It’s been said that maturity is being able to admit that you didn’t really know it all when you were younger and then changing your ways of doing and thinking as a consequence.
But does that process also occur when it comes to issues concerning God, your eternal destiny, what are your priorities for your time, talent and treasure. and how to live your life on a daily basis as an individual and with others?
It can be immensely difficult, the getting to the point of realizing your views on those issues often are unthinking, unstated assumptions or presuppositions that are products of habits, emotions, erroneous ideas we picked up from others or faulty logic that reflects our inexperience or lack of consistent thought. Continue reading “Could The Older You Convince The Younger You? About VIP Stuff?”
It seems to happen every time now when there is a mass shooting incident like those that just days ago killed and injured dozens of innocent people in an El Paso Wal-Mart and a Dayton night spot.
Democrats demand new gun controls and Republicans offer their “thoughts and prayers for the tragic victims of this latest horrible nonsense.” There is a growing chorus on each side that the other’s response is not appropriate, but the Democrats’ criticism of “thoughts and prayers” as inadequate seems especially strong in the wake of the most recent tragedies.
Who is right? Fox News’ religion correspondent Lauren Green hosted an August 15 discussion of the issue between cross-examined.org’s Dr. Frank Turek, and Michael Wear of Public Square Strategies. Continue reading “THINK ABOUT THIS: Are ‘Thoughts And Prayers’ Appropriate When A Gunman Kills And Maims?”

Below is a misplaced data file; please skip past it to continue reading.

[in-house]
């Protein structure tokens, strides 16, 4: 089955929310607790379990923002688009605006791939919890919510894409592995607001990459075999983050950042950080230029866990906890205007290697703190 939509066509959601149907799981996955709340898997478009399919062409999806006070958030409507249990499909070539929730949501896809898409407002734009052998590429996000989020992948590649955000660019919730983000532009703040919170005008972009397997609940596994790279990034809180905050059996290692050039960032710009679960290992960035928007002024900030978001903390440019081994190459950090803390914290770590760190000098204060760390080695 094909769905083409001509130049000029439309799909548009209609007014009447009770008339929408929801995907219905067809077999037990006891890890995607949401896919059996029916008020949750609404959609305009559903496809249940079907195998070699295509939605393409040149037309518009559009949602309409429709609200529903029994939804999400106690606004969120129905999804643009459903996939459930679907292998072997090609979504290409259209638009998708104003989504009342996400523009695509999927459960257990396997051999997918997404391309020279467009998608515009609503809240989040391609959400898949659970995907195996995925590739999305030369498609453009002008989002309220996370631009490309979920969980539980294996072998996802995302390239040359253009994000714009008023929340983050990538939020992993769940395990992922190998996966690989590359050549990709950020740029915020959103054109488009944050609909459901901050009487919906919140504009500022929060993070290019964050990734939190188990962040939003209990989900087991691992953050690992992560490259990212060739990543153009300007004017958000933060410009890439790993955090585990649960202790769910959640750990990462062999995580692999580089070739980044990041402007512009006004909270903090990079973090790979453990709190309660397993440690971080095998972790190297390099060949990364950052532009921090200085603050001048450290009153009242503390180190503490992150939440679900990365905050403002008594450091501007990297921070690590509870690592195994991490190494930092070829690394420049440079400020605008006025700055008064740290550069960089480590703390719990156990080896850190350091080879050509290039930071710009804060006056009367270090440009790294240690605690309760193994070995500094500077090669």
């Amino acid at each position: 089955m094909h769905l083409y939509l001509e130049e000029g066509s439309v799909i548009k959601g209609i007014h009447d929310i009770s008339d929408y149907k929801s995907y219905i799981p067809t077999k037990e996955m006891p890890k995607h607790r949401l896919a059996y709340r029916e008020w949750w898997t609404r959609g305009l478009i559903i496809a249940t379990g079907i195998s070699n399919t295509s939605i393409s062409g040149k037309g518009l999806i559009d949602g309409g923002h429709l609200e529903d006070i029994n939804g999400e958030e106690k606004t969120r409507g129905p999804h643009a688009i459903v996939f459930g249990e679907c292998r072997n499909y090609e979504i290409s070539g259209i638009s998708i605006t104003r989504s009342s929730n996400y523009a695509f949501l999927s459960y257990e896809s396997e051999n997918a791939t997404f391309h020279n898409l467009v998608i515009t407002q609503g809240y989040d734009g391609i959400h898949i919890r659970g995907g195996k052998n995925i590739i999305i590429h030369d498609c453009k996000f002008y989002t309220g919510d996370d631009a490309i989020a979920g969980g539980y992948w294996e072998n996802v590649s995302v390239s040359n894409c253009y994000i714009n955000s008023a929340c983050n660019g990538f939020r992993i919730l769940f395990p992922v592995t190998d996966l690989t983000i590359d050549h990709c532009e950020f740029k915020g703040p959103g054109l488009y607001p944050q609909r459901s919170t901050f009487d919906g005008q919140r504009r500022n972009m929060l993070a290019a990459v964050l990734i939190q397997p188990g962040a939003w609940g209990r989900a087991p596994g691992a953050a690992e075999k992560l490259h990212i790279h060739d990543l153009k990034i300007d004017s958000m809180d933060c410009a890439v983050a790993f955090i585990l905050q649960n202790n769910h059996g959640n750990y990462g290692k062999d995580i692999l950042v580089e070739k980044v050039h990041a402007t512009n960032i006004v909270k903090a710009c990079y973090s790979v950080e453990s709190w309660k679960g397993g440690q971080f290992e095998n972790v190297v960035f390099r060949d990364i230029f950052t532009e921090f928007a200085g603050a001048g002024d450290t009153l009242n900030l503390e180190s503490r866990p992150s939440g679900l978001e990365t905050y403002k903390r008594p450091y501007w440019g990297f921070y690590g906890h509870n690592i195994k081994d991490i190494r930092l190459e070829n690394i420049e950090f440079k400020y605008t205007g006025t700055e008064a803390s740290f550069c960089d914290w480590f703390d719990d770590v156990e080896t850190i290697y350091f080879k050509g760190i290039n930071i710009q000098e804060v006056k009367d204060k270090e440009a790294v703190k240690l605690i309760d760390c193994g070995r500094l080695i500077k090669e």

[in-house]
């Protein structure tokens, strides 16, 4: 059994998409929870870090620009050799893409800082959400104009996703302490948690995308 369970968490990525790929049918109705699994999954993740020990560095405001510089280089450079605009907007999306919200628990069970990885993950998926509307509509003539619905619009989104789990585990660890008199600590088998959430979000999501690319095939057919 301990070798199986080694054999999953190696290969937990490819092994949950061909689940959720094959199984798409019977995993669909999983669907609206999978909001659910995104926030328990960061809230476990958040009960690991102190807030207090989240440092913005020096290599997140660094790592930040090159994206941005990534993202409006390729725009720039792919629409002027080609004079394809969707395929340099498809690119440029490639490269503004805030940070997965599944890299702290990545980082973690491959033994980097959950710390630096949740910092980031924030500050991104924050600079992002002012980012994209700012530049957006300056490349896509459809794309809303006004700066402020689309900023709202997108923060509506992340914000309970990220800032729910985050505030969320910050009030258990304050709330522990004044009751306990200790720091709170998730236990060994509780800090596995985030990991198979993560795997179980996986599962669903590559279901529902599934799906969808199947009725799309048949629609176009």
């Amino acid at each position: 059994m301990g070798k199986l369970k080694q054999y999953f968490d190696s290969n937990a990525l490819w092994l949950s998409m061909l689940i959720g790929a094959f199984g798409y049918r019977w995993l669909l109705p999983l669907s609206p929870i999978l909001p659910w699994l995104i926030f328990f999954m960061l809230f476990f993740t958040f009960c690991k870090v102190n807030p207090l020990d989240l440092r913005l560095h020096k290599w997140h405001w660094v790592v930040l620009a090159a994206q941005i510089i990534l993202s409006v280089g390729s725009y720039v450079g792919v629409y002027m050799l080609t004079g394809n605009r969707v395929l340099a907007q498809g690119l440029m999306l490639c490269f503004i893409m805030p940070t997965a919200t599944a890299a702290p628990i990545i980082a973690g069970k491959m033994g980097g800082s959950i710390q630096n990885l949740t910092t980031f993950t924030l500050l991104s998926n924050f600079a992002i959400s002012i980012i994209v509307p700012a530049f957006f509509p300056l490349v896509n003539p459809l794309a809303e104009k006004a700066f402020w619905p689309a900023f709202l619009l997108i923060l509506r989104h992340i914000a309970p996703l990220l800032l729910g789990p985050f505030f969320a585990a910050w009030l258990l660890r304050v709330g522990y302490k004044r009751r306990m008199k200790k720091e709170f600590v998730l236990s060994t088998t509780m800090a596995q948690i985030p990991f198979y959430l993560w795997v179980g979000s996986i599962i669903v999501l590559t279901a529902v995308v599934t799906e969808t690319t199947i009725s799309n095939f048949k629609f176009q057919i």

Fifty-four percent of Americans say they pray at least a couple of times a week and a third of them go to church at least once or twice a month, according to a national survey conducted by YouGov for The Economist.
The survey asked 125 questions and was primarily focused on presidential politics and produced a major campaign development with Sen. Elizabeth Warren (D-Mass.) surging to a dead-heat with former Vice-President Joe Biden in the contest for the 2020 Democratic presidential nomination.
The final five questions concerned religious views and practices.
The survey told 1,500 people that “people practice their religion in different ways,” then asked them “outside of attending religious services, how often do you pray?” Continue reading “One-Third Of Americans Attend Church Regularly; More Than Half Pray Often”
Big decisions normally require lots of thought before being made in order to make the best one possible, and nowhere is that more true than in deciding what you think and do about Christianity.
Evan Minton of crossexamined.org offers four questions that anyone who is looking at Christianity should ask themselves before making a decision one way or the other about whether they will accept it, reject it or simply ignore it.
The first of Minton’s four questions is this: “Question 1: If I Knew Beyond a Reasonable Doubt That Christianity Were True, Would I Follow Christ?” This is not a decision lightly to be made, as it will affect every part of your life. Go here to see how Minton’s answers that and his other three questions.
Professor David Gelernter of Yale’s School of Engineering and Applied Science is famous for having predicted the World Wide Web years before its appearance, as well as having conceived or designed innumerable computing tools in wide use throughout the world.
But Gelernter is also something of a Renaissance Man because he is a prolific lecturer and author, the latter including works of fiction, technical articles and art criticism. Plus, he’s a member of the National Council of the Arts.
But there is one thing Gelernter is not, at least not anymore, and that is a believer in contemporary Darwinism. The Yale professor explained why in May in a Claremont Review of Books (CRB) article provocatively entitled “GIving Up Darwin.” Unfortunately, this may be the first you’ve heard about it. Continue reading “Yale Computer Science Legend David Gelernter Says Goodbye To Darwinism”